Is boredom the answer to the Leftist narrative that is plaguing first our schools and then our nation?
George Will argues, in his latest column for the Washington Post, that it could be:
Because today’s dogmas are amplified by ubiquitous media, their life spans from birth to boring can perhaps be compressed into a few years rather than generations. Tedium is the result when the nation is hectored by shrill claims that something (formerly, capitalism and the class struggle; today, “systemic racism”) explains why everything is dreadful. The bores, tuned out by their intended audience, might become akin to audible wallpaper — there, but no longer noticed. Bores will, however, always have the consolation of tenure.
He began his argument, headlined “When will all of the shrill nonsense stop? Perhaps when people are bored enough,” by citing a parade of examples of indoctrination, bias, reverse racism and stupidity in higher education, then added: “What starts on campus does not stay there.”
Will cited College Fix reporting in his piece as well, noting:
Rutgers University’s chancellor and provost, who are weathervanes in human form, lack the courage of their convictions, which they also lack. First, on May 26, they announced themselves “saddened” and “greatly concerned” about recent anti-Semitic violence. Soon, however, they crouched into the academic bureaucrat’s gush-and-grovel mode because Rutgers’s Students for Justice in Palestine objected. The two officials promptly agreed that their first statement, by failing to “communicate support for our Palestinian community,” did not serve the university’s “beloved community” as “a place where all identities can feel validated.” Rutgers’s president then denied that their second statement was an apology. It was headlined “An Apology.”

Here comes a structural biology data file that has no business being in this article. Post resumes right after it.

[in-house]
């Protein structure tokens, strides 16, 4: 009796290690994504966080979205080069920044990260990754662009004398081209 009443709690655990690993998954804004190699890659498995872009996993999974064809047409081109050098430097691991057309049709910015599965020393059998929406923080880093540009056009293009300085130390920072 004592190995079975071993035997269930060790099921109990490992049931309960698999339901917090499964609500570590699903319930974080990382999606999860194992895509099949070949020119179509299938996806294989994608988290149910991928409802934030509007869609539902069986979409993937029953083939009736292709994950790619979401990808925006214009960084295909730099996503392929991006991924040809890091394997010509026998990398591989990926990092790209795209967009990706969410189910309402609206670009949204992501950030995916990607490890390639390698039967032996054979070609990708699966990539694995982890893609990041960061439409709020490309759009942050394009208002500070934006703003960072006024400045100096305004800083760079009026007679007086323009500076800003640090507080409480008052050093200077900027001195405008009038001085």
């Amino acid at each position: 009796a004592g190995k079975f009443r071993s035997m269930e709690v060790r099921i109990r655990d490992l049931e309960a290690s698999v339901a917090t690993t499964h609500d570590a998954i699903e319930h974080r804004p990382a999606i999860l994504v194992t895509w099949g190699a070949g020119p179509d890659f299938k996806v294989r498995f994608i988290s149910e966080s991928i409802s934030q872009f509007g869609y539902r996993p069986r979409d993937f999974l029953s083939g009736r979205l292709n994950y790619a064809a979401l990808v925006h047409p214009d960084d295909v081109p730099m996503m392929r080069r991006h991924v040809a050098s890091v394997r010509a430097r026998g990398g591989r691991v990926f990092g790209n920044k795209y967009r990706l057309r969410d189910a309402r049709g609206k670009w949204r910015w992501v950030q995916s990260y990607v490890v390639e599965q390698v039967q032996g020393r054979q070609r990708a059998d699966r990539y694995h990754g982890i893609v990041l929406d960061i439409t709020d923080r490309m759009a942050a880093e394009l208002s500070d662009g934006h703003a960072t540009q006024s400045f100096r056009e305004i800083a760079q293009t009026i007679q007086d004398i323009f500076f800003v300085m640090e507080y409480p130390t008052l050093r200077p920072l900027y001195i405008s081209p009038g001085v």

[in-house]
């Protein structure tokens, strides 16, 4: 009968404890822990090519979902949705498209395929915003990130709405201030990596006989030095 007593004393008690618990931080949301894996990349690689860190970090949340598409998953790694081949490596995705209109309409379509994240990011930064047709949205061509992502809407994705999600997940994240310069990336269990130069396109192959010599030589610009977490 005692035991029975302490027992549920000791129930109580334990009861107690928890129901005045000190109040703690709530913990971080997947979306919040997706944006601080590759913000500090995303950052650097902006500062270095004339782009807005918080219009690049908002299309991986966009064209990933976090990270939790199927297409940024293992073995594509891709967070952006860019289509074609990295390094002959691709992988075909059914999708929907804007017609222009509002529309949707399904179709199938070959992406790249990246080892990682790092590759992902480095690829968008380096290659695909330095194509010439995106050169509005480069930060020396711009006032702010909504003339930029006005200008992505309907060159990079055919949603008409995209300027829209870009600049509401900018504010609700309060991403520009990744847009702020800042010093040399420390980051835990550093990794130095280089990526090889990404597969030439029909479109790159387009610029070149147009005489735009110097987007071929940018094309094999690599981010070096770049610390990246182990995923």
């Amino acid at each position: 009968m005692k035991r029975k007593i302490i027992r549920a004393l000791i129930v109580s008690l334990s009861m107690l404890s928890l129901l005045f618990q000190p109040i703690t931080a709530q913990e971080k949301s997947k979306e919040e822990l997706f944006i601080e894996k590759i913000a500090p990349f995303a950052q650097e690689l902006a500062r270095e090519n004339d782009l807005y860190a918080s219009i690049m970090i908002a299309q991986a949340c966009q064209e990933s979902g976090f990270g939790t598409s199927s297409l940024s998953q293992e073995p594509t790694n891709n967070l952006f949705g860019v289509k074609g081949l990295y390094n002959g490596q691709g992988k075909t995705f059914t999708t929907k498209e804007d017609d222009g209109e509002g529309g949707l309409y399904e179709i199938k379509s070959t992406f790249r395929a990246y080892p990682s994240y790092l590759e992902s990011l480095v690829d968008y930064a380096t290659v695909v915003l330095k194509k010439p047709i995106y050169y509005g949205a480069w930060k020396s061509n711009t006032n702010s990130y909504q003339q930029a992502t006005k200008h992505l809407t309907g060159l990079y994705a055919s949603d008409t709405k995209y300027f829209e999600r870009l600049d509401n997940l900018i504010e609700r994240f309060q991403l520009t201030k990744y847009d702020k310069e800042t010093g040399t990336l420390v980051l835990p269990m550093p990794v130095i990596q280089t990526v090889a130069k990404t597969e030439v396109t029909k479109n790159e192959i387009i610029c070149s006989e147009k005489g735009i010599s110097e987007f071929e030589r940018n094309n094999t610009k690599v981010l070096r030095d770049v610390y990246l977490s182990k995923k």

This episode, illustrating academia’s familiar compound of vanity, mendacity and cowardice, was not startling. It followed the University of California Press, which was displeased with Israel’s response to Hamas’s rockets, proclaiming “Solidarity and Support for Palestinians in their Fight for Liberation.” And a Brandeis University dean, who is White, notifying the world, which had not sought her opinion, that “all White people are racist.”
In California, indoctrinators posing as educators say that insisting on “getting the right answer” perpetuates the fiction of “objectivity” and “white supremacy culture in the mathematics classroom.” The U.S. Education Department urges school districts to use some of the $200 billion covid-19 relief funds for “antiracist therapy for White educators.” A Madison, Wis., high school invites parents to participate in a segregated discussion of “police brutality and violence,” one Zoom link for White parents, one for “Parents of Color.”
Read his entire piece at the Washington Post to decide if he makes a good enough argument that boredom is the solution to the rot in higher education and our nation.
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